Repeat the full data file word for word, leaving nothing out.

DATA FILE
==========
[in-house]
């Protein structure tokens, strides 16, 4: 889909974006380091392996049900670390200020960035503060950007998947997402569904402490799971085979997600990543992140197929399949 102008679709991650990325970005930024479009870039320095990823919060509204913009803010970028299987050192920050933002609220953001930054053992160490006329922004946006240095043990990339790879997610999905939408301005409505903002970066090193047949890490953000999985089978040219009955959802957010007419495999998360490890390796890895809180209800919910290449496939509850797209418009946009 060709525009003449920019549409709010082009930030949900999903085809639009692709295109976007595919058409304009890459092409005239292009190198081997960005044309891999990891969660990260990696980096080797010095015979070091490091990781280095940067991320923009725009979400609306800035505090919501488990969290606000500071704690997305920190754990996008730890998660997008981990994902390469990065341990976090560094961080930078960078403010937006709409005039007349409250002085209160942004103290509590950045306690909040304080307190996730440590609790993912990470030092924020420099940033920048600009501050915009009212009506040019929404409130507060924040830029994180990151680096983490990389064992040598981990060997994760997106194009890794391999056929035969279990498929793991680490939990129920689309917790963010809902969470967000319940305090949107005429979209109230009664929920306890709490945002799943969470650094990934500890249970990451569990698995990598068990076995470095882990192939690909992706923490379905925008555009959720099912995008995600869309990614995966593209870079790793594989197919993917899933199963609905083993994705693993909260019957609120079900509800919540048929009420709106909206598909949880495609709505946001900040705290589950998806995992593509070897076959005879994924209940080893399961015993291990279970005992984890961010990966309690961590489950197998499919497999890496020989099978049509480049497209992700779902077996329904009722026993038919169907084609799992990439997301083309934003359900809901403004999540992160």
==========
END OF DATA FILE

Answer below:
[in-house]
């Protein structure tokens, strides 16, 4: 889909974006380091392996049900670390200020960035503060950007998947997402569904402490799971085979997600990543992140197929399949 102008679709991650990325970005930024479009870039320095990823919060509204913009803010970028299987050192920050933002609220953001930054053992160490006329922004946006240095043990990339790879997610999905939408301005409505903002970066090193047949890490953000999985089978040219009955959802957010007419495999998360490890390796890895809180209800919910290449496939509850797209418009946009 060709525009003449920019549409709010082009930030949900999903085809639009692709295109976007595919058409304009890459092409005239292009190198081997960005044309891999990891969660990260990696980096080797010095015979070091490091990781280095940067991320923009725009979400609306800035505090919501488990969290606000500071704690997305920190754990996008730890998660997008981990994902390469990065341990976090560094961080930078960078403010937006709409005039007349409250002085209160942004103290509590950045306690909040304080307190996730440590609790993912990470030092924020420099940033920048600009501050915009009212009506040019929404409130507060924040830029994180990151680096983490990389064992040598981990060997994760997106194009890794391999056929035969279990498929793991680490939990129920689309917790963010809902969470967000319940305090949107005429979209109230009664929920306890709490945002799943969470650094990934500890249970990451569990698995990598068990076995470095882990192939690909992706923490379905925008555009959720099912995008995600869309990614995966593209870079790793594989197919993917899933199963609905083993994705693993909260019957609120079900509800919540048929009420709106909206598909949880495609709505946001900040705290589950998806995992593509070897076959005879994924209940080893399961015993291990279970005992984890961010990966309690961590489950197998499919497999890496020989099978049509480049497209992700779902077996329904009722026993038919169907084609799992990439997301083309934003359900809901403004999540992160």